How Confidence Develops
For most children school means spending more time on learning and less on 'play'. It also means more expectations of them – from parents, carers, teaching staff and also of themselves. Children typically start out with high expectations. When they see how well they do things compared to others, their view of their own abilities often changes. They learn that they are good at some things and not so good at others. They also see how others respond to what they do. These things influence their confidence in their abilities, and influence how willing they are to have a go in situations where they feel unsure.
How Parents and Carers Can Help
Confidence improves through building on small successes. Parents, carers (and teaching staff) can help by:
- explaining that skills develop with practice
- encouraging persistence when outcomes aren't achieved straight away
- praising effort, persistence and improvement
- making sure that goals are achievable by breaking down large tasks or responsibilities into small steps
- being ready to help when necessary, without taking over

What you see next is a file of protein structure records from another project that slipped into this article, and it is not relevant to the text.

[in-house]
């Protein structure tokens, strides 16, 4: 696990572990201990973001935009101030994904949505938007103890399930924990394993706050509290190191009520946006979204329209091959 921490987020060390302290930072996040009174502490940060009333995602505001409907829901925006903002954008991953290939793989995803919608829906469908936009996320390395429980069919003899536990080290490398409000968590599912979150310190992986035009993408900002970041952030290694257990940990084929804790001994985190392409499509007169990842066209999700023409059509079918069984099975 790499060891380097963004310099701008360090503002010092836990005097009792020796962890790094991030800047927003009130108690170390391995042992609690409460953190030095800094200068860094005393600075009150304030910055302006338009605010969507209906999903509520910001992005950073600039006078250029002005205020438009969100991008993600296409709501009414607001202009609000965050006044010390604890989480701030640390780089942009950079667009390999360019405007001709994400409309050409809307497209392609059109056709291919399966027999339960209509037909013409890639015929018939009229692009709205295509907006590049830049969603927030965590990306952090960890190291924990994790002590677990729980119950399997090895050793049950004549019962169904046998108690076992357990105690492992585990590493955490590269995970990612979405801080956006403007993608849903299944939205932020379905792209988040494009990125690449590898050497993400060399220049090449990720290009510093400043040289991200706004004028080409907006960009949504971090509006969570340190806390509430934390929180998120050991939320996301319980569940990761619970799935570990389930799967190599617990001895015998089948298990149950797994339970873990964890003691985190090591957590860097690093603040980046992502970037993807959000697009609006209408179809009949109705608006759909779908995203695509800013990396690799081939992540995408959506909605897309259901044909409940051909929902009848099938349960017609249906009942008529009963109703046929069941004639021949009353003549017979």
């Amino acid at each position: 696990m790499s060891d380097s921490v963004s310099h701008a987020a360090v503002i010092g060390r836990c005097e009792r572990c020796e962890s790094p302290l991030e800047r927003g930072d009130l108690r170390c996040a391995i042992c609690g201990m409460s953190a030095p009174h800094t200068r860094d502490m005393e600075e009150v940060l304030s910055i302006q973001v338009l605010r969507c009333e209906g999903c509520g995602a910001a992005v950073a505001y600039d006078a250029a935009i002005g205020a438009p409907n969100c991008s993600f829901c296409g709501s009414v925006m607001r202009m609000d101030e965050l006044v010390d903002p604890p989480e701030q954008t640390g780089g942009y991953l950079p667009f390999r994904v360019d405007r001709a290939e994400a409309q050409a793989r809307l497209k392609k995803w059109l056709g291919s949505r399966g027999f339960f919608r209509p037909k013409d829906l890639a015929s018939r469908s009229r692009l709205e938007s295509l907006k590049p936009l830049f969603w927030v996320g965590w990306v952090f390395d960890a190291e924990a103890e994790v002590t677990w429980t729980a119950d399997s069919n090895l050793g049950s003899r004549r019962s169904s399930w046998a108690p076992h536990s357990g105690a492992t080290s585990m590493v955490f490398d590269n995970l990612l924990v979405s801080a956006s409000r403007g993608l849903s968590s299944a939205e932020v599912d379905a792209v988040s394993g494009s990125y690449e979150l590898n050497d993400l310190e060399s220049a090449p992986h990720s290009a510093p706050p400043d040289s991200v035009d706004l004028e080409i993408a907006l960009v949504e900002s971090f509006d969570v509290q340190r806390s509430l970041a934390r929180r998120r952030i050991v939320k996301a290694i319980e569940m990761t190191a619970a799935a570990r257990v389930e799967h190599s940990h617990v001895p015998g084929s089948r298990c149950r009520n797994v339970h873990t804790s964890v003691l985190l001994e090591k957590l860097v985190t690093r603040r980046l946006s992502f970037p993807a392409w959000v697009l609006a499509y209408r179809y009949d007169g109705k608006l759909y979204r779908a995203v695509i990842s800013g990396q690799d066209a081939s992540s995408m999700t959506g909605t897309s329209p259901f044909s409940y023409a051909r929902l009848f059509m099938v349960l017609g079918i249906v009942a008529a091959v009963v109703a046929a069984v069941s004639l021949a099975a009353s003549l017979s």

- encouraging children to have a go and valuing individual improvement
Confident ThinkingSelf-esteem is an important part of confidence. Having good self-esteem means accepting and feeling positive about yourself. Confidence is not just feeling good but also knowing you are good at something. Remember: How I think affects how I feel.
Particular ways of thinking are very important for building confidence. Helpful ways of thinking include:
enjoying learning for its own sake by competing with your own performance rather than that of others.
- believing that, if you try, you can succeed
- finding positive ways to cope with failure and being prepared to give it another go
Dealing with DisappointmentEverybody fails to achieve their goals sometimes. Parents and carers (and teaching staff) can help children manage emotions by:
- Acknowledging feelings, and respond sympathetically and with encouragement e.g. “You sound disappointed, but at least you had a go."
- Helping their young people focus on what they can change to make things better, rather than thinking that the situation is unchangeable or that there is something wrong with them, e.g., “What can you try that might make that work better next time?"
- Challenging words like 'I can't' or 'I'm a failure', and letting them know that 'giving up' may not help them reach their goal.
- Ensuring the young person knows you believe in them and remind them of what they have achieved.
Adapted from : www.kidsmatter.edu.au
- Wendy Harris-Gallichan, Guidance Officer